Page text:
With this latest controversy surrounding the upcoming Captain Marvel film, I see a lot of prejudiced declarations going around. Truthfully though, most people probably don’t know that there is even a controversy. Honestly it is probably much less than 10% of fans. I think the movie will perform about as expected regardless, and I suspect Marvel and Disney do as well.
Disney Wants A New Fan Base
Disney and its new acquisitions (Marvel and Lucas Films Ltd.) have been openly hostile to their respective fan bases. Marvel proclaiming that the company was always very sexist in the past and so are the old fans. That, this new Marvel will address that in the same way the old Marvel addressed racism. Then they say the Stark family was always racist and it is time to step aside. And so on, and with “Star Wars” as well.
I know most people don’t care about all of this, but it is getting harder to enjoy the movies when they go out of their way to tear down straw men. Straw men that are apparently supposed to represent me somehow. This is aggressively offensive. It makes me uncomfortable and it creates and reinforces this opinion that if I am an old fan than I have to go or something. I am reminded of the Cultural Revolution of China in the way it turns people into bigots against the old fans.
Why can’t the old characters not be denigrated in an effort to insult the old fan base? Why can’t new characters be created to tell these new stories instead? Something like five reboots, is one of the reasons so few people even know who Captain Marvel is. Full reboots don’t succeed that much as it is; but when many of the old fans know that it is done for hateful reasons, it is the opposite of what Marvel always stood for.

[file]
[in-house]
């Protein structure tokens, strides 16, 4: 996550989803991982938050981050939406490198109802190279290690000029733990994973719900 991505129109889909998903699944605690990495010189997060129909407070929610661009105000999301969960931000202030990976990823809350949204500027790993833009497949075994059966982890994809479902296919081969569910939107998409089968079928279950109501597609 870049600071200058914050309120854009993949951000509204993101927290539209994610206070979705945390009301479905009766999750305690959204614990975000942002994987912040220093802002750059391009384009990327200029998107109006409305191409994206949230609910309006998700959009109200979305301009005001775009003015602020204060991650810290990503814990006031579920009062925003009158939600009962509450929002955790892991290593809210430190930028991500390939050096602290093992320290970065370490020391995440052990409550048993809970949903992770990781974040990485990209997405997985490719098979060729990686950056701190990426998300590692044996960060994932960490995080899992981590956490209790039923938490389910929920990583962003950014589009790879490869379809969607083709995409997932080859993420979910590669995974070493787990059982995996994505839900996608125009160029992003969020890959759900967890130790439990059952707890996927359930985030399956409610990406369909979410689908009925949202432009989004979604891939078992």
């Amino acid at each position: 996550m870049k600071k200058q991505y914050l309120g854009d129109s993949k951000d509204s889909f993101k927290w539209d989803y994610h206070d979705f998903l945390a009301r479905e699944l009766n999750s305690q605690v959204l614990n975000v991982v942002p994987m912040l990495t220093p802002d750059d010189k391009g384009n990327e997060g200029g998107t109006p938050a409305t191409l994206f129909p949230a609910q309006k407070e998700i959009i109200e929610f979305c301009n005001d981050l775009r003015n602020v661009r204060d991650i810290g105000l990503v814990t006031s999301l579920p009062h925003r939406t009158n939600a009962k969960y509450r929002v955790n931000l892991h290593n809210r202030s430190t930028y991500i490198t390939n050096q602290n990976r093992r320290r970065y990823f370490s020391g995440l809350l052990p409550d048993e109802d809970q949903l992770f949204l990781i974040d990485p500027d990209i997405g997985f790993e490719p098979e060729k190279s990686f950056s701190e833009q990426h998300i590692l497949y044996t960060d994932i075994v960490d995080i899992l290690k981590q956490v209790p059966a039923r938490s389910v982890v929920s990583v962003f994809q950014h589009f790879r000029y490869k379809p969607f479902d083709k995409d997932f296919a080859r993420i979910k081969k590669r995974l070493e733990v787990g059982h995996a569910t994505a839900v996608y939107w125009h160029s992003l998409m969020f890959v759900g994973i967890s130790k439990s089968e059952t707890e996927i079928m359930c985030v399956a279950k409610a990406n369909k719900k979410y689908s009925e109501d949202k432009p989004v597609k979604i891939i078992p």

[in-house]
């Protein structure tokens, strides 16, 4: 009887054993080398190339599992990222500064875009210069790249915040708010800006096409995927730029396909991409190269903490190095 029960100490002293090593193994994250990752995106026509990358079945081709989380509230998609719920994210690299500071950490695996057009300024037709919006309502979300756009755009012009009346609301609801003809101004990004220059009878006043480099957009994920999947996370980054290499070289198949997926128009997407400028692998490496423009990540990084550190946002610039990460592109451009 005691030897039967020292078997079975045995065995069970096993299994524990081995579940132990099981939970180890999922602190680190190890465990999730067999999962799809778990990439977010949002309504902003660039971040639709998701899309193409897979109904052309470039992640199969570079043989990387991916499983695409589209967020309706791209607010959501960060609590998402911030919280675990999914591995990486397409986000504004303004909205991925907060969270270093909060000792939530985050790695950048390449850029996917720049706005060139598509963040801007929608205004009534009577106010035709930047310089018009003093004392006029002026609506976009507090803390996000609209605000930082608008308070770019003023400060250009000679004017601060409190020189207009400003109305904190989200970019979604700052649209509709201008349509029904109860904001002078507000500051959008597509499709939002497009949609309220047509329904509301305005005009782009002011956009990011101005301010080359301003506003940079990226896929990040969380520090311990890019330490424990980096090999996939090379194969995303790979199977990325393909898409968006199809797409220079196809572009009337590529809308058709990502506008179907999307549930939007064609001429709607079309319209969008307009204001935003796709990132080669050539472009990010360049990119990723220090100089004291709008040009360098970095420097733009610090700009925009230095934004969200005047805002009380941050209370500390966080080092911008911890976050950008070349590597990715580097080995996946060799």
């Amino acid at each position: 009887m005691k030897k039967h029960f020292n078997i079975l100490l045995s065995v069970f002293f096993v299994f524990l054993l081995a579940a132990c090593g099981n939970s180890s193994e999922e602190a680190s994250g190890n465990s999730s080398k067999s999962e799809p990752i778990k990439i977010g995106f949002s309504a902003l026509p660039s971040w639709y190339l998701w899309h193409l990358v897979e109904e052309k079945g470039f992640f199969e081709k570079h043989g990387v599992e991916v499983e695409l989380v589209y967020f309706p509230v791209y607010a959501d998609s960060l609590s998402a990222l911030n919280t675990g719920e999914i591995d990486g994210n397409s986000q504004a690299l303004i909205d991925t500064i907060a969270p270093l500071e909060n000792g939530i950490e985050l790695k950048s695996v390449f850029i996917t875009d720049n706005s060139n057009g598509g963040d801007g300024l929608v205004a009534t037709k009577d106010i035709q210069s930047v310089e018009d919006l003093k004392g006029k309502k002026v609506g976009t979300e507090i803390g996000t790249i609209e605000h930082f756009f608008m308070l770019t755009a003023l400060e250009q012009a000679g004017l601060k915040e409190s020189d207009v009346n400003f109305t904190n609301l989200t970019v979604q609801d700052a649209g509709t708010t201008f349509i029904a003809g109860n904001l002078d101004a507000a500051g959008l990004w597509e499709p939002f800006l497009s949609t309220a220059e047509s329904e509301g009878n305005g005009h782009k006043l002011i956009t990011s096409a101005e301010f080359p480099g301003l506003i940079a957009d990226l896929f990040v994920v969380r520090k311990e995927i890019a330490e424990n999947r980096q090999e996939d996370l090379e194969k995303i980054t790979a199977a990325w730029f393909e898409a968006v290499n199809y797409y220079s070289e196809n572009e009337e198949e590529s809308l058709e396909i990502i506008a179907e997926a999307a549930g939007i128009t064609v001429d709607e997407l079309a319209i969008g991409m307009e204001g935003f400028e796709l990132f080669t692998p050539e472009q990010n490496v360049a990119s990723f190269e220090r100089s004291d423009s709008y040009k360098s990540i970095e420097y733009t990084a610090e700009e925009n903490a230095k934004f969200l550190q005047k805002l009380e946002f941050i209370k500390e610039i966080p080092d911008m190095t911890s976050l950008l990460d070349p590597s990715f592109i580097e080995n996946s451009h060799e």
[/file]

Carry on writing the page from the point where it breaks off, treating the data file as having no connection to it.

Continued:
Marvel Taught Us
Marvel was always shining a light on the stories of people who struggled to speak for themselves. Warning that if you had the power you dreamed of having, in order to right your life, than be wary of becoming the villain. Both villains and heroes often had the best of intentions and you have to be careful of which you are becoming in your life. And by shinning a light on redheads and Irish people and teenagers and women and black people and so on, they made their stories heard. And the real story in every comic is that we are all the same in the most important ways.
While their super powers or their extreme intellect or some other gift or circumstance made them special, they got to choose whether they are the hero or the villain. A conscious choice that you could casually forget to make. Being a hero isn’t simply not deliberately doing bad. It is actively doing good, and going through the struggles of understanding what is good. It is about understanding the consequences of your actions. Lessons like this are why the comics mattered.
I always appreciated Marvel going out of its way tell new stories from a fresh perspective and shinning a light on people, ideas, and cultures I might not have seen, experienced, or understood otherwise. I also liked the idea that some nerd can look at Tony Stark and see what he could be. That someone with bi-polar disorder could find a role model in Bruce Banner. Soldiers could find a way through their past with Black Widow, or Captain America, or War Machine, or Captain Marvel. I like that there are role models for all sorts of people who don’t ordinarily speak up for themselves. And I like that I can try to understand the world from their perspective.
That is what Marvel, and frankly comics has always been to me. I am not claiming that it shouldn’t be other things for other people. Anyone with enough skill and resources can make a comic, or a movie. That is a good thing. If these people want to tell their own stories, have at it. I wish you the best.
A New More Powerful Marvel, Run By Cowards